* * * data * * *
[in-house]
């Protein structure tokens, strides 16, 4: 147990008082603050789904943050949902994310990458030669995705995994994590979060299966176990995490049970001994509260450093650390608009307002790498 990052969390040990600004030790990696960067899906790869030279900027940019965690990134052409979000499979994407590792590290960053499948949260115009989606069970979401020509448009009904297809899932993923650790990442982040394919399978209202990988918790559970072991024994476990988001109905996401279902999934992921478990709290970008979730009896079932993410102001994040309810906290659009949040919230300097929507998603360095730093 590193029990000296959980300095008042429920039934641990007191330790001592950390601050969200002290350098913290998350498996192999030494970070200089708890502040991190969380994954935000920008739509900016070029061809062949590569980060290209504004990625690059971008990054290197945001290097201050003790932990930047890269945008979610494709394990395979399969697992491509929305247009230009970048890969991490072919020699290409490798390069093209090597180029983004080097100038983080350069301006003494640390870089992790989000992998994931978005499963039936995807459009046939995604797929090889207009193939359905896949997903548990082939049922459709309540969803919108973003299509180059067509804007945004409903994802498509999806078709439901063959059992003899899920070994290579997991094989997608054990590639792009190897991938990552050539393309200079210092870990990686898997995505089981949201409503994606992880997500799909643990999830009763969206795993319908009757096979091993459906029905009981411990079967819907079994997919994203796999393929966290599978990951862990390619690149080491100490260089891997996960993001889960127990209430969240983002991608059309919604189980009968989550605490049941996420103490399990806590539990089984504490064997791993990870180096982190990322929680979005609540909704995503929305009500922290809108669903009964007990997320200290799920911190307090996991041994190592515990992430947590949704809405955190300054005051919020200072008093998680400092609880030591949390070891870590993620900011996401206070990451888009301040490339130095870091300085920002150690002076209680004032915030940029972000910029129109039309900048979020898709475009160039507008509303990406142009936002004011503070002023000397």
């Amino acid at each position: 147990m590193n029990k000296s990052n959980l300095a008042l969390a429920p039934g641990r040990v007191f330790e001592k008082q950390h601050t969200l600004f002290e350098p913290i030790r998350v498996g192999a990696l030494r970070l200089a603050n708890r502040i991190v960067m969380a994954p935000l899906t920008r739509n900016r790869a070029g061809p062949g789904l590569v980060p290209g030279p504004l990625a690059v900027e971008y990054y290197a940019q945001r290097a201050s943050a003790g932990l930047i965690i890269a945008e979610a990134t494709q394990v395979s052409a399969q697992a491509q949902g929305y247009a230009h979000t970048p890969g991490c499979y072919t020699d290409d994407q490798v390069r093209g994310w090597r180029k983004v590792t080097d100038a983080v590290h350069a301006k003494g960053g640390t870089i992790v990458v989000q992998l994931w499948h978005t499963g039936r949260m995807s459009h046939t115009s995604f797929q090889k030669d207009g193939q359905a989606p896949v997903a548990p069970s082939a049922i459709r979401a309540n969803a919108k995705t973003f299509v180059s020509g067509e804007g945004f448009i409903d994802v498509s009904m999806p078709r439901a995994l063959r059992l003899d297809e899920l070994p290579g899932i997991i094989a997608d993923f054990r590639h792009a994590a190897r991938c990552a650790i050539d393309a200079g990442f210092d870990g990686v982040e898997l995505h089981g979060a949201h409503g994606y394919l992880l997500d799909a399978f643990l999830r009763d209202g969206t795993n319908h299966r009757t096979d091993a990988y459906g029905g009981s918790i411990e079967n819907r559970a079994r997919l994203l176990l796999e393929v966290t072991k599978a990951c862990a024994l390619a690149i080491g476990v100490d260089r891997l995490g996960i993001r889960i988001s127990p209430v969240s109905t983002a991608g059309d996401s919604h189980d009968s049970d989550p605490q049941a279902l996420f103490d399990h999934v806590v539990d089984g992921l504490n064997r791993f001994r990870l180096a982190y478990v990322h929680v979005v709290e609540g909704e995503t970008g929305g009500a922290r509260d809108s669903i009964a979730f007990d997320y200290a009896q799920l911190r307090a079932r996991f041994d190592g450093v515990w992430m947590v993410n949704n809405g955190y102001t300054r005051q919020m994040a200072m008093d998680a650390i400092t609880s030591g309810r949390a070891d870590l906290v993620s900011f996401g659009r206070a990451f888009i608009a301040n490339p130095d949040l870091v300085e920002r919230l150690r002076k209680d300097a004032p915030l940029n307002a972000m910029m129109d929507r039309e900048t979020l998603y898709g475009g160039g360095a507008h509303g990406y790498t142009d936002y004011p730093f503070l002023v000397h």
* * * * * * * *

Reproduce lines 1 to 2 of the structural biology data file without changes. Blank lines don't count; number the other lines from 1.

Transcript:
[in-house]
């Protein structure tokens, strides 16, 4: 147990008082603050789904943050949902994310990458030669995705995994994590979060299966176990995490049970001994509260450093650390608009307002790498 990052969390040990600004030790990696960067899906790869030279900027940019965690990134052409979000499979994407590792590290960053499948949260115009989606069970979401020509448009009904297809899932993923650790990442982040394919399978209202990988918790559970072991024994476990988001109905996401279902999934992921478990709290970008979730009896079932993410102001994040309810906290659009949040919230300097929507998603360095730093 590193029990000296959980300095008042429920039934641990007191330790001592950390601050969200002290350098913290998350498996192999030494970070200089708890502040991190969380994954935000920008739509900016070029061809062949590569980060290209504004990625690059971008990054290197945001290097201050003790932990930047890269945008979610494709394990395979399969697992491509929305247009230009970048890969991490072919020699290409490798390069093209090597180029983004080097100038983080350069301006003494640390870089992790989000992998994931978005499963039936995807459009046939995604797929090889207009193939359905896949997903548990082939049922459709309540969803919108973003299509180059067509804007945004409903994802498509999806078709439901063959059992003899899920070994290579997991094989997608054990590639792009190897991938990552050539393309200079210092870990990686898997995505089981949201409503994606992880997500799909643990999830009763969206795993319908009757096979091993459906029905009981411990079967819907079994997919994203796999393929966290599978990951862990390619690149080491100490260089891997996960993001889960127990209430969240983002991608059309919604189980009968989550605490049941996420103490399990806590539990089984504490064997791993990870180096982190990322929680979005609540909704995503929305009500922290809108669903009964007990997320200290799920911190307090996991041994190592515990992430947590949704809405955190300054005051919020200072008093998680400092609880030591949390070891870590993620900011996401206070990451888009301040490339130095870091300085920002150690002076209680004032915030940029972000910029129109039309900048979020898709475009160039507008509303990406142009936002004011503070002023000397």